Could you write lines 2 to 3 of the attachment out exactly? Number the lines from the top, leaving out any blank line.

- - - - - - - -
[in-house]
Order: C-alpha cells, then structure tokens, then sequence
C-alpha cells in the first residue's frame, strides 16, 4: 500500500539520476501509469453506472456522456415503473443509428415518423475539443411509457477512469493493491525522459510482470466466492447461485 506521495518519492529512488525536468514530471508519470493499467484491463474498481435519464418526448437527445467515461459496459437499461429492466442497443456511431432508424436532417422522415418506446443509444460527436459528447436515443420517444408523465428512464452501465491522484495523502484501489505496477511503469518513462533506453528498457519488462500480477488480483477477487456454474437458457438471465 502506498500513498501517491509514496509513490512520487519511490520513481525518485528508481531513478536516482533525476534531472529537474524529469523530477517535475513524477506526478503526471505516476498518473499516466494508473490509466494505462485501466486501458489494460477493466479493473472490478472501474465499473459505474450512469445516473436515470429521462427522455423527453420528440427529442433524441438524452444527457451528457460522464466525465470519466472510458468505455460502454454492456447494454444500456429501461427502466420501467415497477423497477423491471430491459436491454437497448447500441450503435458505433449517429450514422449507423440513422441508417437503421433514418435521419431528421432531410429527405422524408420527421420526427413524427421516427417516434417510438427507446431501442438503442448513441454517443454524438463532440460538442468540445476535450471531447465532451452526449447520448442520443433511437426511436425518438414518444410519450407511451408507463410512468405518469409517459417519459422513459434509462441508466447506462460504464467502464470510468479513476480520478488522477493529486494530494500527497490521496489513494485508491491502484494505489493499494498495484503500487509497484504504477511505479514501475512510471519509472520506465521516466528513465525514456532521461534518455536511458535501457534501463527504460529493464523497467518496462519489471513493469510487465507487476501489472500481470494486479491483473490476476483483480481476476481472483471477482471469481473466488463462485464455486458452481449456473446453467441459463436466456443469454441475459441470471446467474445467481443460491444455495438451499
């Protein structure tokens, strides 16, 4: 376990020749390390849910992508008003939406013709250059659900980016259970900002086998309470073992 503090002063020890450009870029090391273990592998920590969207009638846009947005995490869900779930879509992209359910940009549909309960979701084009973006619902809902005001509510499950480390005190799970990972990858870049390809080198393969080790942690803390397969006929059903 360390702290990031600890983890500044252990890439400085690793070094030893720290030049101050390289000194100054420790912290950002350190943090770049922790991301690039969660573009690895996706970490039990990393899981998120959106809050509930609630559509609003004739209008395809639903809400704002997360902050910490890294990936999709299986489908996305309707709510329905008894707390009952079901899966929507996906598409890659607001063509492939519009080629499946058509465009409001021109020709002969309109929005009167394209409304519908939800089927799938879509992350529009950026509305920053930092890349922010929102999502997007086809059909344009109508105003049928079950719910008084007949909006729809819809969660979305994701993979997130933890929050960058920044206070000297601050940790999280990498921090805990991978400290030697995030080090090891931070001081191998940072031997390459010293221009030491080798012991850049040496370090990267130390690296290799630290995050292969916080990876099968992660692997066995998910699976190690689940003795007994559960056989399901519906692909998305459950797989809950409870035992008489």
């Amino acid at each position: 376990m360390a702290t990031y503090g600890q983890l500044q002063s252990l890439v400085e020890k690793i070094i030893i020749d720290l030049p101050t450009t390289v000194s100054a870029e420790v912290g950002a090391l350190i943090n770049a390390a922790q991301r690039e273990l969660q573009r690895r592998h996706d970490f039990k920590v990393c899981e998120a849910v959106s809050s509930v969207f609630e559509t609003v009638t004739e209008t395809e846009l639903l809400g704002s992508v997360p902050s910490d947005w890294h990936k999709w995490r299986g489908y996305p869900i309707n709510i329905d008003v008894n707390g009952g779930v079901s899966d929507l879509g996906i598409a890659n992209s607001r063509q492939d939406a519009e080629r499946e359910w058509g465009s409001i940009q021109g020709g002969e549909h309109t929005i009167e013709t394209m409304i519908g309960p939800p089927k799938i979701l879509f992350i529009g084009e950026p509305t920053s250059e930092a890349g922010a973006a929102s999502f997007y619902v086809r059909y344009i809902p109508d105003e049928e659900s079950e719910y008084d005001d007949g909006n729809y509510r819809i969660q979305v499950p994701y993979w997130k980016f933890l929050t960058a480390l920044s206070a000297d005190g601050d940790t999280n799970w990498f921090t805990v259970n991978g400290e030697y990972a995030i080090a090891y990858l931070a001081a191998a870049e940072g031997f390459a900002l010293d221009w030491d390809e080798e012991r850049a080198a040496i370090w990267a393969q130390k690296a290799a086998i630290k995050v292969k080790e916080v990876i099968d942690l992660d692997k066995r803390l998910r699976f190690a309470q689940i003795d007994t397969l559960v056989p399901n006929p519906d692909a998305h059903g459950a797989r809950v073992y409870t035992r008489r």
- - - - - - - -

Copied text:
Order: C-alpha cells, then structure tokens, then sequence
C-alpha cells in the first residue's frame, strides 16, 4: 500500500539520476501509469453506472456522456415503473443509428415518423475539443411509457477512469493493491525522459510482470466466492447461485 506521495518519492529512488525536468514530471508519470493499467484491463474498481435519464418526448437527445467515461459496459437499461429492466442497443456511431432508424436532417422522415418506446443509444460527436459528447436515443420517444408523465428512464452501465491522484495523502484501489505496477511503469518513462533506453528498457519488462500480477488480483477477487456454474437458457438471465 502506498500513498501517491509514496509513490512520487519511490520513481525518485528508481531513478536516482533525476534531472529537474524529469523530477517535475513524477506526478503526471505516476498518473499516466494508473490509466494505462485501466486501458489494460477493466479493473472490478472501474465499473459505474450512469445516473436515470429521462427522455423527453420528440427529442433524441438524452444527457451528457460522464466525465470519466472510458468505455460502454454492456447494454444500456429501461427502466420501467415497477423497477423491471430491459436491454437497448447500441450503435458505433449517429450514422449507423440513422441508417437503421433514418435521419431528421432531410429527405422524408420527421420526427413524427421516427417516434417510438427507446431501442438503442448513441454517443454524438463532440460538442468540445476535450471531447465532451452526449447520448442520443433511437426511436425518438414518444410519450407511451408507463410512468405518469409517459417519459422513459434509462441508466447506462460504464467502464470510468479513476480520478488522477493529486494530494500527497490521496489513494485508491491502484494505489493499494498495484503500487509497484504504477511505479514501475512510471519509472520506465521516466528513465525514456532521461534518455536511458535501457534501463527504460529493464523497467518496462519489471513493469510487465507487476501489472500481470494486479491483473490476476483483480481476476481472483471477482471469481473466488463462485464455486458452481449456473446453467441459463436466456443469454441475459441470471446467474445467481443460491444455495438451499